My father, Ted (Terry) Rosenbaum, is 93. Recently, he handed me a hundred page document he'd titled, "A Life Journey - Working for Social Justice." It's not quite a book; it's more like a booklet, with a plastic cover and a spiral spine. He's been mailing it to people across the country which, given his short term memory loss, is a much bigger challenge than it used to be.
For my dad, this book has been an act of defiance. He has decided it's time to speak out about a period of his life which, for the last 57 years, he had kept relatively hidden from all but family and close friends.
In 1954, he was fired from his job as a public high school teacher in Brooklyn, New York and never taught American history again. As a civil rights activist, he supported a community protest against the killing, by a police officer, of an unarmed local black man who had dented a parked car. The New York City Board of Education demanded that my father submit to questioning about his political affiliations. Like many teachers, he was eventually summoned before Joseph McCarthy’s Senate investigating committee and asked if he was a communist. He never was, but if he answered, the next question would be, who do you know who is a communist? Not to "name names" meant he could be found in contempt and threatened with a jail sentence. He took the Fifth, the Constitution's right against self-incrimination. After he was fired and blacklisted he became almost unemployable. Later, when he worked his way back into the work force and up the ladder, he changed his unusual first name and told no one why he was no longer a teacher.
It is hard to imagine the atmosphere of fear that pervaded American society during the Fifties. Lillian Hellman called it the Scoundrel Time. Terrified of what would happen to his family if he went to jail, my father's good friend, a high school French teacher named Max Gilgoff, died of a heart attack in the street just before he was to testify. He was 38 years old.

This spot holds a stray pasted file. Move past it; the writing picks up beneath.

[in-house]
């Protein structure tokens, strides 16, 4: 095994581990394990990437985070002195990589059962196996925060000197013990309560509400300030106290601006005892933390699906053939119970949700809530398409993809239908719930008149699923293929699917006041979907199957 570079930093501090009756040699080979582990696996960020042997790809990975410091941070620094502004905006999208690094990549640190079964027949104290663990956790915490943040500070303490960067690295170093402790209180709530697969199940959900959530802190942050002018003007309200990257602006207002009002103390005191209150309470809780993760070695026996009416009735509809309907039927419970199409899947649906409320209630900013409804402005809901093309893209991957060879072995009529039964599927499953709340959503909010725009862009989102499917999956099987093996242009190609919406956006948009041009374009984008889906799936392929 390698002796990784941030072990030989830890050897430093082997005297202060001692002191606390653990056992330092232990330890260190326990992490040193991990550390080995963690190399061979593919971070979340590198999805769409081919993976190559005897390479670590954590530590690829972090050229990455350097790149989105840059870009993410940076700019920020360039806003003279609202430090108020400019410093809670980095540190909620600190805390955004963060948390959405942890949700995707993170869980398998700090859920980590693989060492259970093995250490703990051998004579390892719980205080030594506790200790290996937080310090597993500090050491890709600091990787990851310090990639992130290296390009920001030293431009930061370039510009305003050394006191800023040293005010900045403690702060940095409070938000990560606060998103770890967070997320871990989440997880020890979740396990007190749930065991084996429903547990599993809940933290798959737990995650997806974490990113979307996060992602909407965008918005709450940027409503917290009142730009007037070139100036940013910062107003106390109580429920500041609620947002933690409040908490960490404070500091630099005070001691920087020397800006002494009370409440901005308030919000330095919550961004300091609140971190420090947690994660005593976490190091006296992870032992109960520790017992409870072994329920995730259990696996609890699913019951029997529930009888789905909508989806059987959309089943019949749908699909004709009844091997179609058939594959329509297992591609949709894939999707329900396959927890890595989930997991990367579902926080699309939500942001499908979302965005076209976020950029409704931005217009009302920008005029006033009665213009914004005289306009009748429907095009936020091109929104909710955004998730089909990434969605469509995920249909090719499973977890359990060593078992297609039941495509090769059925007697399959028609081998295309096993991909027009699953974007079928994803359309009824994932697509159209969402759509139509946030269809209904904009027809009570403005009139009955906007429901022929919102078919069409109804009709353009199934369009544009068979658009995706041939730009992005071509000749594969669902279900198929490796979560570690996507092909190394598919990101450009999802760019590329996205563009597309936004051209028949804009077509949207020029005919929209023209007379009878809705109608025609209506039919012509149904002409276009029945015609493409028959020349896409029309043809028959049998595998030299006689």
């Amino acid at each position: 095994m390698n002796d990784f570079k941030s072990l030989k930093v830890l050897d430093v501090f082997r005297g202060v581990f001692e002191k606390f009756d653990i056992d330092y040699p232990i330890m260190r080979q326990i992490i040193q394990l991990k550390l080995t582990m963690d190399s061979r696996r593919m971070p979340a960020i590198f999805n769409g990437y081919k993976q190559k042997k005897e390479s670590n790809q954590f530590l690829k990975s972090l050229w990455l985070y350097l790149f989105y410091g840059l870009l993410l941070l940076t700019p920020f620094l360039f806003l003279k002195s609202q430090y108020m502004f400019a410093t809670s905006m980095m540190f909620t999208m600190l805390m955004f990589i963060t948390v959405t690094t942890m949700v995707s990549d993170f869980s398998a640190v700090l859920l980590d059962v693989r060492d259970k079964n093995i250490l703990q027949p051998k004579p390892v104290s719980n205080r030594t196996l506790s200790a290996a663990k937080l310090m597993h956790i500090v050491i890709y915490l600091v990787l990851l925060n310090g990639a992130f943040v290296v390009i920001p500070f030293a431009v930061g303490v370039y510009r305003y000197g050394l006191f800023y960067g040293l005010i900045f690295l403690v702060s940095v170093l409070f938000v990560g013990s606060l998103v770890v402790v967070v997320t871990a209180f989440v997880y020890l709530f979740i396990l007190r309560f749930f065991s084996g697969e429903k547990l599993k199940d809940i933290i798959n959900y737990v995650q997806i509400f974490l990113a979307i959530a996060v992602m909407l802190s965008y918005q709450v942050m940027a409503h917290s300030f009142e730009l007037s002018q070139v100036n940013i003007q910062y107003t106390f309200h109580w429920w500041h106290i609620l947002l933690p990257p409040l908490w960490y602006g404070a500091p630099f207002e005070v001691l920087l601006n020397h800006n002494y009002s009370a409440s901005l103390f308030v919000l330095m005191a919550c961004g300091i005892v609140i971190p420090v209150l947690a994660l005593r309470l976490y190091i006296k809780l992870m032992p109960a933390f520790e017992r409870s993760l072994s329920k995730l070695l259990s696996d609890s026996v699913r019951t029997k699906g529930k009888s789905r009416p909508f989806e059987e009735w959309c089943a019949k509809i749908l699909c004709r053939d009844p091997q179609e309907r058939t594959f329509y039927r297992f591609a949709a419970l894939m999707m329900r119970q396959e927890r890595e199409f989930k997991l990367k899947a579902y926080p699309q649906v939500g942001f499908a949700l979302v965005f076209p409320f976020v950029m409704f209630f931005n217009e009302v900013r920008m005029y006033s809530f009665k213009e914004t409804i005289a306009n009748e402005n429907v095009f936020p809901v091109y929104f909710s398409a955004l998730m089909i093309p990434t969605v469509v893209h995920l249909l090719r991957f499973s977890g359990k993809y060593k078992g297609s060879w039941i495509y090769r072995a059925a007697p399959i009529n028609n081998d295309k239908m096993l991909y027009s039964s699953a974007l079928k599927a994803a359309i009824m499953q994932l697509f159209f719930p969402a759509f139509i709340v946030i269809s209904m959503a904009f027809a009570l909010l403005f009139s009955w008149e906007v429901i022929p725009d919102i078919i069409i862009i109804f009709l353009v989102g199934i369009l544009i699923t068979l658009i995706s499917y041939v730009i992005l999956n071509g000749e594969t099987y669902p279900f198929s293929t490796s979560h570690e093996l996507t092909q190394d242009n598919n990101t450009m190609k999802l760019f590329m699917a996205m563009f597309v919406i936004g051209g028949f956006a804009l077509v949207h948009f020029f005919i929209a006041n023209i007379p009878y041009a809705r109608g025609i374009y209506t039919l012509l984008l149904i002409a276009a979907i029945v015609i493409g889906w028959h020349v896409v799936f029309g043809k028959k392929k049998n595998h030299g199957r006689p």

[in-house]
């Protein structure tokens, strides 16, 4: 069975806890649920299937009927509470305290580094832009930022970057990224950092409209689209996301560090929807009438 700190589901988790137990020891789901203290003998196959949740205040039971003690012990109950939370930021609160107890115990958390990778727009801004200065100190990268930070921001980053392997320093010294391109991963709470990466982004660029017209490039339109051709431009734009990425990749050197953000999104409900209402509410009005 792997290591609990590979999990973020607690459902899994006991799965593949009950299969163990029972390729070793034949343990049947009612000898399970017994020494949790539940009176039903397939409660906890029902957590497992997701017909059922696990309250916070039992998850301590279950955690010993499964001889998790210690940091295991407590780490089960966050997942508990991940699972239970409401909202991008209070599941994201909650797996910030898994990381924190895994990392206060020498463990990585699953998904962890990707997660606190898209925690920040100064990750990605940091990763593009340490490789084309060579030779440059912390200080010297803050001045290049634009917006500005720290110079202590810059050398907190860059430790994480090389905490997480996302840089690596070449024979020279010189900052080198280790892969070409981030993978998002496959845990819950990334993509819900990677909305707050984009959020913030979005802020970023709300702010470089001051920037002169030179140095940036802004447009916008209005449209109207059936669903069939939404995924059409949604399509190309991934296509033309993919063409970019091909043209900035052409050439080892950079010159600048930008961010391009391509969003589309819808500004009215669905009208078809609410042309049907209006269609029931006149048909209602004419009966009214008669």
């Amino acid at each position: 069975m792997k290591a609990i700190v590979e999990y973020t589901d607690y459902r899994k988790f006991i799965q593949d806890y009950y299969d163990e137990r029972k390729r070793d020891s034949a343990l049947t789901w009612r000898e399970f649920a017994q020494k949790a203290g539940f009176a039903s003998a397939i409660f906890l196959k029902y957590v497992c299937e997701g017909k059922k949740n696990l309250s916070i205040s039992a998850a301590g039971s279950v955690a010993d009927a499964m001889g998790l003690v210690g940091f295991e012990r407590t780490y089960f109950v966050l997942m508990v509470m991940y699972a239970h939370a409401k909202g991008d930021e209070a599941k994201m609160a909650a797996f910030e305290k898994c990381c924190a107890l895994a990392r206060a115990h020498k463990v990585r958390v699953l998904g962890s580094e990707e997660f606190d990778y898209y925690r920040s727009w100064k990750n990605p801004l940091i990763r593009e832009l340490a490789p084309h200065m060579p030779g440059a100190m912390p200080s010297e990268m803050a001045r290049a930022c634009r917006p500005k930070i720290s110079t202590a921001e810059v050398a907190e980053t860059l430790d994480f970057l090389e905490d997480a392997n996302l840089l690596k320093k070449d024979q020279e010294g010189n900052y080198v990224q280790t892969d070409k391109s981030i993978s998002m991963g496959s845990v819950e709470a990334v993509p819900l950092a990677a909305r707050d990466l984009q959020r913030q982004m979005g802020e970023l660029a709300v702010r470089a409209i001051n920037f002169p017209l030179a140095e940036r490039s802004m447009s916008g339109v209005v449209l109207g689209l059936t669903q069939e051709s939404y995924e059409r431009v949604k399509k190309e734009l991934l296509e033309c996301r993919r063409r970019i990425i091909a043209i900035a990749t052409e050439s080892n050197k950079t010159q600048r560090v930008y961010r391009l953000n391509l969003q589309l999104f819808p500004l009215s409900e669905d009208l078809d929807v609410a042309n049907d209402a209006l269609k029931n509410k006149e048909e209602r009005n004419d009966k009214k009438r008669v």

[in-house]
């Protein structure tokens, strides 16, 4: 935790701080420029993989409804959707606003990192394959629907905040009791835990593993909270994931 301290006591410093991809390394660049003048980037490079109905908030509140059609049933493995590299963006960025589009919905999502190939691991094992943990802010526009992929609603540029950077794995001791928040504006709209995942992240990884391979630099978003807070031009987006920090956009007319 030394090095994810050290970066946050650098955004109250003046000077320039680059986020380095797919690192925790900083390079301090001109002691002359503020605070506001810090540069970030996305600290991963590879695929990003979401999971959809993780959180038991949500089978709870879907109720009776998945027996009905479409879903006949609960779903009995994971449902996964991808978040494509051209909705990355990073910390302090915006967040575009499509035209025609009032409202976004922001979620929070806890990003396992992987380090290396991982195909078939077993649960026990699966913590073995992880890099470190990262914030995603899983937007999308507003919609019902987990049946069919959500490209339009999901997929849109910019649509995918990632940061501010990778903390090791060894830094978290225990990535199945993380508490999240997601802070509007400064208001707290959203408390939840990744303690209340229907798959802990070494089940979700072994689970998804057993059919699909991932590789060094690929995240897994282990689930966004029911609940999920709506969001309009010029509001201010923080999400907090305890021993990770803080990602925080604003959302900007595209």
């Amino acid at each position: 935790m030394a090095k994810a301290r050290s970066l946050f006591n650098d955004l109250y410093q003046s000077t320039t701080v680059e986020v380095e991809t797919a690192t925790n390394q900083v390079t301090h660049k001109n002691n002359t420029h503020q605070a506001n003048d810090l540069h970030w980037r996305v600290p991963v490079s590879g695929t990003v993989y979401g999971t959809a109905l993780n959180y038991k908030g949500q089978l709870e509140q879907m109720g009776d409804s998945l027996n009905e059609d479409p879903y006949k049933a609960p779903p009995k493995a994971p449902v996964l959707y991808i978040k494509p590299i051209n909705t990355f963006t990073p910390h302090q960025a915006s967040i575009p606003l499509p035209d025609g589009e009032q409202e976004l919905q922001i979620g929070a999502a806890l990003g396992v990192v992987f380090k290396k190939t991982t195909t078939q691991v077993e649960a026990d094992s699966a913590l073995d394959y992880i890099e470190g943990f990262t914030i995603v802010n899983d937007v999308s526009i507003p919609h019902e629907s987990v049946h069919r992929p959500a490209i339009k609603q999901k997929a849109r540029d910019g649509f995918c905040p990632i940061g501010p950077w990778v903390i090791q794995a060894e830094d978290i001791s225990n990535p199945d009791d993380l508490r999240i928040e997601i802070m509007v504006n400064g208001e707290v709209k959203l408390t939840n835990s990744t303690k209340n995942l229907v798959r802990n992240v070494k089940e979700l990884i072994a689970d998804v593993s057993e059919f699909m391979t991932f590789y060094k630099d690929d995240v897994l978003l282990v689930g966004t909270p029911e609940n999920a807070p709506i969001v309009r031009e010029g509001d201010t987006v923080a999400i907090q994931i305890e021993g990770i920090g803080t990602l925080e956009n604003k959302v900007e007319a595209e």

My father never really talked about the toll his blacklisting took on him personally, but this week, as he began to distribute his book, he confided something that surprised me. His fear didn't end with McCarthy, who died in 1957 after being publicly discredited. It didn't even end in 1972, when the US Supreme Court reinstated him and other blacklisted teachers for their unconstitutional firing. "Twenty, thirty years later," my father said, "I was still looking over my shoulder. I had made a life. I had a wife and two children, but anybody could come along - maybe someone who wanted to move up, or someone who didn't agree with my politics - and say, hey, he's that guy who was blacklisted, and I could lose my job. In my position as director of development at a major medical center, I couldn't have a questionable reputation. It wouldn't just hurt me, it could also hurt the institution."
I wondered why now, 57 years later, my father had decided it was time to compile his old leaflets and documents outlining the injustice done to him. He still has misgivings about people knowing he was blacklisted. He wouldn't even include the official transcript of his hearing before Senator McCarthy, which I had found online. In it, he sounds just like the man I grew up with, telling the Senator, "I stand with those patriotic Americans who wrote the Bill of Rights as a protection for innocent people against inquisitions of this kind."
I asked him, why tell your story now? He said, “I never thought I'd see another time when people are so obviously being frightened into giving up hard won freedoms. What I did, standing up and speaking out, cost me a lot. Looking back, I realize the most important thing I can do at this stage of my life is to accentuate the positive by sharing my experience. If what happened to me can reach people and make them think, if I can teach American history again this way, then I've done my job as a citizen."
This past month, people who call themselves the 99% ers have been staking their claim on the American political landscape. Their message has won the support of the majority in this country. To me, this says we are still a nation which remembers its aspirations; that we have not only individual rights but also social responsibilities to one another. In Laguna Woods, California, there's a former American history teacher who would give them an "A."